WWE has long been the land of the giants. In Vince McMahon’s eyes, bigger is always better, and many a smaller superstar has found it much harder to get a push than their oversized colleagues. You can have all the wrestling ability in the world, you can even be loved by the crowd, but if you don’t fit the mould, you’ll have to work twice as hard.
There are muscle bound superheroes - and then there are the real monsters. WWE has boasted some incredible physical specimens, men big enough to make you double take, and when Vince gets his hands on one of these, you know they’ll be squeezed for every last drop.
Sometimes this can lead to opportunities falling into the plate-like hands of those who don’t especially deserve them due to their sheer stature (see: Gonzalez, Giant), and can provoke a real negative response in crowds. But when a super heavyweight performer can match stature with skill, mass with match fitness, you’re onto a winner.
These superstars are the best of the big men, taking the gifts nature (and/or food and supplements) gave them and turning them into sports entertainment gold.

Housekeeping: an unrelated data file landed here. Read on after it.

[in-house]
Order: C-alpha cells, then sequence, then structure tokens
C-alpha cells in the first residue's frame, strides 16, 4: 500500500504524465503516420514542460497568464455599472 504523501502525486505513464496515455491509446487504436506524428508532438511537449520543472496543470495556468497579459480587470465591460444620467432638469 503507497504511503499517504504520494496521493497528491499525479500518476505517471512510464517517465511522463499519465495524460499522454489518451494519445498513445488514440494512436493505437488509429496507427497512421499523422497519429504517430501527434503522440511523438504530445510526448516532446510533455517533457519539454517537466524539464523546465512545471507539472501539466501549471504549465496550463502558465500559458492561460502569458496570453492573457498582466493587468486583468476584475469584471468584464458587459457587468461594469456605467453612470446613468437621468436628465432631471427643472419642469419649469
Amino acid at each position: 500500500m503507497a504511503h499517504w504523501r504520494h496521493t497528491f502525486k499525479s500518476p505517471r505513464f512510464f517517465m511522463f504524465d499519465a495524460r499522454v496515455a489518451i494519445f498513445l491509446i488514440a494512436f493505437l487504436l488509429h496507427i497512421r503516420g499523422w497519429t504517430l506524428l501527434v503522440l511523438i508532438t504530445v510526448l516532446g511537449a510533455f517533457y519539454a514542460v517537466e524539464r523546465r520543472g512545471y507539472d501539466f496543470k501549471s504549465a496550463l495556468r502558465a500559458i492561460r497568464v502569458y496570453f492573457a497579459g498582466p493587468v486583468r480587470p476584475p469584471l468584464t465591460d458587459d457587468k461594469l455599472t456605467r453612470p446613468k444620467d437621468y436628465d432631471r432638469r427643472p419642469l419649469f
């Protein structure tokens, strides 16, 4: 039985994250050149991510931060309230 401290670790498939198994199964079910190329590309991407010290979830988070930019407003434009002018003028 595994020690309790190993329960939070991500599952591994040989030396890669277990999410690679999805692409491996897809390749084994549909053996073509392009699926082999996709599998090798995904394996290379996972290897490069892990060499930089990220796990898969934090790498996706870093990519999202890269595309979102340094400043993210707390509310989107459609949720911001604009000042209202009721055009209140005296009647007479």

With a little more care and attention to the details, Rikishi could have been a top star. After several false starts with dreadful gimmicks ("Make a Difference" Fatu, The Sultan), Solofa Fatu Jr. was finally given a character that worked. As Rikishi he was fun and charismatic, but aggressive and ambitious, too. He danced with Too Cool, then he flung them out of the Royal Rumble.
A good worker and better on the mic with every passing month, it’s easy to forget just how over Rikishi was around 2000. The bookers clearly felt it, too, and the big man was given a push - only, it didn’t quite go to plan.
When Rikishi was revealed to be the man who ran over Steve Austin, it seemed the stage was set for a meteoric rise. But the writers quickly lost confidence. Austin whooped Rikishi comprehensively, and it transpired that he had been hired by Triple H. He featured in a crazy Hell In A Cell match where he was flung from the cage by The Undertaker, a spot symbolic of his drop back down the card.
Rikishi had the goods to be a main eventer, but as is often the way, Vince and co. lost interest.